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Fogel, G.I. (1987). Self Psychology and the Humanities: Reflections on a New Psychoanalytic Approach: By Heinz Kohut. Edited with an Introduction by Charles B. Strozier. New York & London: W. W. Norton. 1985. Pp. 290. $27.95.. Int. J. Psycho-Anal., 68:555-559.

(1987). International Journal of Psycho-Analysis, 68:555-559

Self Psychology and the Humanities: Reflections on a New Psychoanalytic Approach: By Heinz Kohut. Edited with an Introduction by Charles B. Strozier. New York & London: W. W. Norton. 1985. Pp. 290. $27.95.

Review by:
Gerald I. Fogel

It is curious that Kohut's work has not attracted greater attention from the academic world, especially when one considers the major impact he has had upon psychoanalysis and its allied clinical disciplines. Within psychoanalysis, many who disagree with him profoundly have nevertheless been influenced in some degree. In fact, controversies and discussions surrounding his ideas have contributed importantly to the renewed interest in and rich rethinking of psychoanalytic theory we have seen in recent years. Although many psychotherapists who are not analysts have taken him up with great interest, however, fewer have apparently done so in the allied academic disciplines. In Kohut's posthumously published book, Self Psychology and the Humanities: Reflections on a New Psychoanalytic Approach, the editor, Charles Strozier, suggests an explanation.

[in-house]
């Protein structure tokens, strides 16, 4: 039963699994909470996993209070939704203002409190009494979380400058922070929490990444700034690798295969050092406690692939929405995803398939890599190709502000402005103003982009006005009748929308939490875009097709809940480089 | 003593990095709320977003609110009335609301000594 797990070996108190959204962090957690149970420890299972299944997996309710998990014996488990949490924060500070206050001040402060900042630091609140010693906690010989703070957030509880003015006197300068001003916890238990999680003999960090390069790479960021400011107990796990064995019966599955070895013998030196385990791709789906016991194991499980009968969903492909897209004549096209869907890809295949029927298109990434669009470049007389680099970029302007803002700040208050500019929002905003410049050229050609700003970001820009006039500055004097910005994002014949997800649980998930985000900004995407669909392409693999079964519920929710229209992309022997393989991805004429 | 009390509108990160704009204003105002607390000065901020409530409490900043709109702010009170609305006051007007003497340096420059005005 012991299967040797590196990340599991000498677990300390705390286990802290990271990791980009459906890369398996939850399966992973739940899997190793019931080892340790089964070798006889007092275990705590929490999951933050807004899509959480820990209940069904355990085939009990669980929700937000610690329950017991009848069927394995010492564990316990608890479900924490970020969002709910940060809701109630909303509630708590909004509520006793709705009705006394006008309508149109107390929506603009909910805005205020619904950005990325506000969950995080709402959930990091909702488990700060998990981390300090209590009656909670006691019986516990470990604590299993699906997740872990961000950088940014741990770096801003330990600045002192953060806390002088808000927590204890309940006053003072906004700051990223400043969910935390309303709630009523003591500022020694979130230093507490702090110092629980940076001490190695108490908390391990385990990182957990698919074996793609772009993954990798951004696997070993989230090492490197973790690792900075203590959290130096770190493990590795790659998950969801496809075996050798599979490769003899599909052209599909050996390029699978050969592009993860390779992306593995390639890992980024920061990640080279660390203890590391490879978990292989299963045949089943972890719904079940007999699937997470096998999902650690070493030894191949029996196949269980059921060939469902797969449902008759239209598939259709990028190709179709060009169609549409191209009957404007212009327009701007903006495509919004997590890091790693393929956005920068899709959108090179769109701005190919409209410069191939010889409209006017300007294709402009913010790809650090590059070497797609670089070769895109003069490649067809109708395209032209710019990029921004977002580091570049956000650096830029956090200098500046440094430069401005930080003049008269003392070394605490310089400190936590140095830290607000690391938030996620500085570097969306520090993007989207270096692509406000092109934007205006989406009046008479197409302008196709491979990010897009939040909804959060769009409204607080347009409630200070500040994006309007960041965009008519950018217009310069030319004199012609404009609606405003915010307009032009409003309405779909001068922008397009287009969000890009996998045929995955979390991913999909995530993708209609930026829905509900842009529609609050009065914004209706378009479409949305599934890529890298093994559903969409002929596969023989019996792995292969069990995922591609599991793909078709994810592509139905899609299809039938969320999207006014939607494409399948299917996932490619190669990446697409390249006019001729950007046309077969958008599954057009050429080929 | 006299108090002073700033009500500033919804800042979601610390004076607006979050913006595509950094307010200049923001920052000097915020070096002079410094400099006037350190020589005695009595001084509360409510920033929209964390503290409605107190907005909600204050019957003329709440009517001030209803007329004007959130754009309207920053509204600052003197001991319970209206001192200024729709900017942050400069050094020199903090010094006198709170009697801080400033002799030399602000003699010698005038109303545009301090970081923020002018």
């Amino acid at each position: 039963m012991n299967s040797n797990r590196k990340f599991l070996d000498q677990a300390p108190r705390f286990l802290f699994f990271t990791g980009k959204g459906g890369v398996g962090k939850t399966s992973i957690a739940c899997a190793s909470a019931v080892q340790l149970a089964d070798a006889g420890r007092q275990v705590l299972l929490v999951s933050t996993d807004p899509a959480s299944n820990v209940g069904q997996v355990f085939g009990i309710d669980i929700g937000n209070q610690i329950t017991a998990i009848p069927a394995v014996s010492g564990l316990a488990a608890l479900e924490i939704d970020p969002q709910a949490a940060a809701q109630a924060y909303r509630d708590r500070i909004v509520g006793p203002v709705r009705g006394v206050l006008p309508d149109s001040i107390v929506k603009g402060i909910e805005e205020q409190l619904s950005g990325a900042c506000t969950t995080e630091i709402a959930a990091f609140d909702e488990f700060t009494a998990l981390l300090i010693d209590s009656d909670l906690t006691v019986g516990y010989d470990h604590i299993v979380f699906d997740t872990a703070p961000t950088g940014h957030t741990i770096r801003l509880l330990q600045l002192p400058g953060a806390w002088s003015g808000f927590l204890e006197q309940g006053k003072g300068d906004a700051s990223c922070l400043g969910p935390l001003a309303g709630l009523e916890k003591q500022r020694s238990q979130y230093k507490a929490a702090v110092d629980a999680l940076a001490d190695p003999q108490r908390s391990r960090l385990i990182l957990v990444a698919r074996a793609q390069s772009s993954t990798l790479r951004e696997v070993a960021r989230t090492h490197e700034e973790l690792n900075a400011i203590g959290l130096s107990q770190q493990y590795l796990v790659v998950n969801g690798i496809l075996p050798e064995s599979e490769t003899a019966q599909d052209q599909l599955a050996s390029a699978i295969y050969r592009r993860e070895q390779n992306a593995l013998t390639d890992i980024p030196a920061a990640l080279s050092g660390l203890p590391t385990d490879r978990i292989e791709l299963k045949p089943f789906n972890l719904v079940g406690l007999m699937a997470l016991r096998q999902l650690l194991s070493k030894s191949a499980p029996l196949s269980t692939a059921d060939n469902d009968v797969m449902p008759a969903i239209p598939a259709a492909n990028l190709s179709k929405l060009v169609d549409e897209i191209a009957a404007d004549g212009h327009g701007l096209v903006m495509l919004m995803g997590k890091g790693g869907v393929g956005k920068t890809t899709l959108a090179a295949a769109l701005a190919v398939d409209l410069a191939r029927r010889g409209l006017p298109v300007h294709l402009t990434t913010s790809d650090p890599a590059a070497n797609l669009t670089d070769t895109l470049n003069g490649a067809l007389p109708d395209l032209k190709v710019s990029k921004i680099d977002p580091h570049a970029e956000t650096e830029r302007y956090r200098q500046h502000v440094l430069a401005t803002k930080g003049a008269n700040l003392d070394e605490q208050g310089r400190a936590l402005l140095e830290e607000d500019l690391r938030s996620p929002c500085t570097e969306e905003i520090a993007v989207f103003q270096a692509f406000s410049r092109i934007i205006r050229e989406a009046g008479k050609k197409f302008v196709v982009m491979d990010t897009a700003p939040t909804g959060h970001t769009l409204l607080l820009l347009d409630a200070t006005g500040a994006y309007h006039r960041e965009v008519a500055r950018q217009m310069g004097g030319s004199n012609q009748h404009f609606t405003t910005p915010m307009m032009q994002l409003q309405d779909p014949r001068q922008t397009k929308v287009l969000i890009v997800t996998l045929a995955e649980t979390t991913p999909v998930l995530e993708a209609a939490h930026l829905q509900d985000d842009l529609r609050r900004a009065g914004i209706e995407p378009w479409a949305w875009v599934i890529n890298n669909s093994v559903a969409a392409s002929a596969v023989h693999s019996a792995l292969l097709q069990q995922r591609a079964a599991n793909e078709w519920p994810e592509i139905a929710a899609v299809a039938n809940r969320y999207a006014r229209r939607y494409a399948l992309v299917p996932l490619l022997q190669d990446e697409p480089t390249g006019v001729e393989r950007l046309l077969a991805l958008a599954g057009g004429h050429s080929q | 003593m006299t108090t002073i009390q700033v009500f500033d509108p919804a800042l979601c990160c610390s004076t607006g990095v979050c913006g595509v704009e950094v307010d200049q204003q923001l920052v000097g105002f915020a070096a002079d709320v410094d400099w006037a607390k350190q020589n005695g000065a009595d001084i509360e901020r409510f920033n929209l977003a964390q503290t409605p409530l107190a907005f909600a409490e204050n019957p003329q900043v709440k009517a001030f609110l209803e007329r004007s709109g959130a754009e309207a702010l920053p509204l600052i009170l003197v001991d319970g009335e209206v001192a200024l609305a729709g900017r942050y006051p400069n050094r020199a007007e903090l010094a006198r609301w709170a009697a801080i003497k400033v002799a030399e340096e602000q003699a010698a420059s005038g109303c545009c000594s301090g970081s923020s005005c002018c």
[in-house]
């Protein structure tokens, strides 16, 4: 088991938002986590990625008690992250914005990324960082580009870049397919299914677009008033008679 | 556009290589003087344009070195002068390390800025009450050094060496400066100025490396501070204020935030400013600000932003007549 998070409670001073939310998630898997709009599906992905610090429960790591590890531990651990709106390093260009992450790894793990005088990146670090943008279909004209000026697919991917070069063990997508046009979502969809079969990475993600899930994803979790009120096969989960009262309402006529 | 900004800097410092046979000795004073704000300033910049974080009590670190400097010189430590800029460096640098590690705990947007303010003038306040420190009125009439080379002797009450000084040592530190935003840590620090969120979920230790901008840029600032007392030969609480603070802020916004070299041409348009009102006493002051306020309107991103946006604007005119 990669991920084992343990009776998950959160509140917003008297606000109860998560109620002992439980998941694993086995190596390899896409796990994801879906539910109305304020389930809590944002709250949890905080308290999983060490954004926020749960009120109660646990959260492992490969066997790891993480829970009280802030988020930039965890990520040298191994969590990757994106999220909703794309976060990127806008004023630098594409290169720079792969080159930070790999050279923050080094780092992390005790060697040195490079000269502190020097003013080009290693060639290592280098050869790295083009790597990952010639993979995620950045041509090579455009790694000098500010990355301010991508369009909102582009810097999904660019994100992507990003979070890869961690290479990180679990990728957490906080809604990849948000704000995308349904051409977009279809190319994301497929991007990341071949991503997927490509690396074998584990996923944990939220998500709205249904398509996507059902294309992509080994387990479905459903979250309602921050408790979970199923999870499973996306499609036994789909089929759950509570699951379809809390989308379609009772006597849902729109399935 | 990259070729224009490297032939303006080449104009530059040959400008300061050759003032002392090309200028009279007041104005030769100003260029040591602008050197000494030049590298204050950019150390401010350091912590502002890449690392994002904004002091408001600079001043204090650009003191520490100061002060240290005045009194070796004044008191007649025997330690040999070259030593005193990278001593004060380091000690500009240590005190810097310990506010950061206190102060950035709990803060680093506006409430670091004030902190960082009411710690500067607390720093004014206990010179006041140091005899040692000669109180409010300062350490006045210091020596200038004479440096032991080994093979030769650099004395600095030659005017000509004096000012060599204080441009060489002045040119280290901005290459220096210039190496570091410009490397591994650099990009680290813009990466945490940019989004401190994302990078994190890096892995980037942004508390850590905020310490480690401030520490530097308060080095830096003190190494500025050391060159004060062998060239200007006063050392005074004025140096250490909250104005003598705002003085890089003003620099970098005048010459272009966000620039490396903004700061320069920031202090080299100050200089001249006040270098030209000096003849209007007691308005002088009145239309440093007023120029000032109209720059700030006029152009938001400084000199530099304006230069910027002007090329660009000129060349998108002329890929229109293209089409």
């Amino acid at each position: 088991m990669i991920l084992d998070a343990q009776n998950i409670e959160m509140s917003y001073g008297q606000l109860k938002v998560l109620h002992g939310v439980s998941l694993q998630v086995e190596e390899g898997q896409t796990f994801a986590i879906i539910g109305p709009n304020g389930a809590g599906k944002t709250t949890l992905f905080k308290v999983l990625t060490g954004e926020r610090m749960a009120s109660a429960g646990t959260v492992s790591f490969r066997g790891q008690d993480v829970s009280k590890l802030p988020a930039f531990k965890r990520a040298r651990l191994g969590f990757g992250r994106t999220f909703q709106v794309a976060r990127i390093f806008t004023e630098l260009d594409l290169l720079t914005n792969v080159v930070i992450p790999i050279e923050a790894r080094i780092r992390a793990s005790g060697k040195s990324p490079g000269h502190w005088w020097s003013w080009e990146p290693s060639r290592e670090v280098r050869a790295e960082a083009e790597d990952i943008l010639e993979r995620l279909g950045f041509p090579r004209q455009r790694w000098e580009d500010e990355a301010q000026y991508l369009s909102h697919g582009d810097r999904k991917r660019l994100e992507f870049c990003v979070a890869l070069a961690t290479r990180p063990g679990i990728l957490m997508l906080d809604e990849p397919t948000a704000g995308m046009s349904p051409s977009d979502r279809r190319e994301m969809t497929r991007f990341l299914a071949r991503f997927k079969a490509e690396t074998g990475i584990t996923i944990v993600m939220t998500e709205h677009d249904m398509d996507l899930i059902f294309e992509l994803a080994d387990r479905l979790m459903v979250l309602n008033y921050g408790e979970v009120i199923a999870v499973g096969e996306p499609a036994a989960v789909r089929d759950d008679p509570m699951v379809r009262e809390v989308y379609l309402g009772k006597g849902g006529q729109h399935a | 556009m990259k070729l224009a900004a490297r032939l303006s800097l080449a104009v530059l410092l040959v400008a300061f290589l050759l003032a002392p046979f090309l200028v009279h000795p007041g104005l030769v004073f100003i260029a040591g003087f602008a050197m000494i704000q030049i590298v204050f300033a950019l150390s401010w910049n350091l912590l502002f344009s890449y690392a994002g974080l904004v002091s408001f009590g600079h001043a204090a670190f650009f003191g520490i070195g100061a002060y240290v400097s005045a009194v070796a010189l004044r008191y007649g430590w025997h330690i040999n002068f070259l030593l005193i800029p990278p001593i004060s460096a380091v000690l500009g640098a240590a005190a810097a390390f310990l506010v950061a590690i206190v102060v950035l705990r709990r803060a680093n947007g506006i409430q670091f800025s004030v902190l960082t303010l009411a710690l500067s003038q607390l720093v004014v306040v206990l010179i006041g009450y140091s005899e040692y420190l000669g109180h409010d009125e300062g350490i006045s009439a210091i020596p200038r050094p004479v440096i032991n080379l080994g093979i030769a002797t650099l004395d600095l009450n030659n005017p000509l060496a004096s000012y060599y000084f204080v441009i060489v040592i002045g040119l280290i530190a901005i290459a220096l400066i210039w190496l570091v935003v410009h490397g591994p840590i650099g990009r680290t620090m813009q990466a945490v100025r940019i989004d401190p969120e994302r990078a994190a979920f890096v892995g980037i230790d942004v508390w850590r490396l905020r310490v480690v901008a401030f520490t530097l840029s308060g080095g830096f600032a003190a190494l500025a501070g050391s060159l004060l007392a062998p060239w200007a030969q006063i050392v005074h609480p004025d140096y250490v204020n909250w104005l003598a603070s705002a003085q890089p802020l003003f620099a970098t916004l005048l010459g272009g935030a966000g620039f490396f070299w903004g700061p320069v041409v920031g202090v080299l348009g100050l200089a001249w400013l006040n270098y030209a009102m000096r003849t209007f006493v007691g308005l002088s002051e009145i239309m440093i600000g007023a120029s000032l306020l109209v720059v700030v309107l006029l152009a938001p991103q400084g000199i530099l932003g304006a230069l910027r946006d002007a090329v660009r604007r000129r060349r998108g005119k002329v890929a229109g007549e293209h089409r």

Strozier reasons that although Kohut often uses historical, socio-political, literary, or aesthetic subjects to apply or illustrate his ideas, these instances are too widely scattered through his work to be easily accessible to scholars. Additional, Kohut published no papers dealing exclusively with such subjects using the concepts of self psychology. Strozier, a professor of history at Sangaman State University in Illinois, hopes that this book will fill this gap. It is comprised of three sections, and provides, firstly, selected and edited previously unpublished papers which are examples of the application of Kohut's ideas to the humanities; secondly, a selection from previously published papers which both touch on Kohut's historical, literary, and aesthetic interests and can also serve to introduce a new reader to the central theoretical tenets of self psychology; and finally, interviews by Strozier in which Kohut reflects, amplifies, clarifies, and responds to questions.

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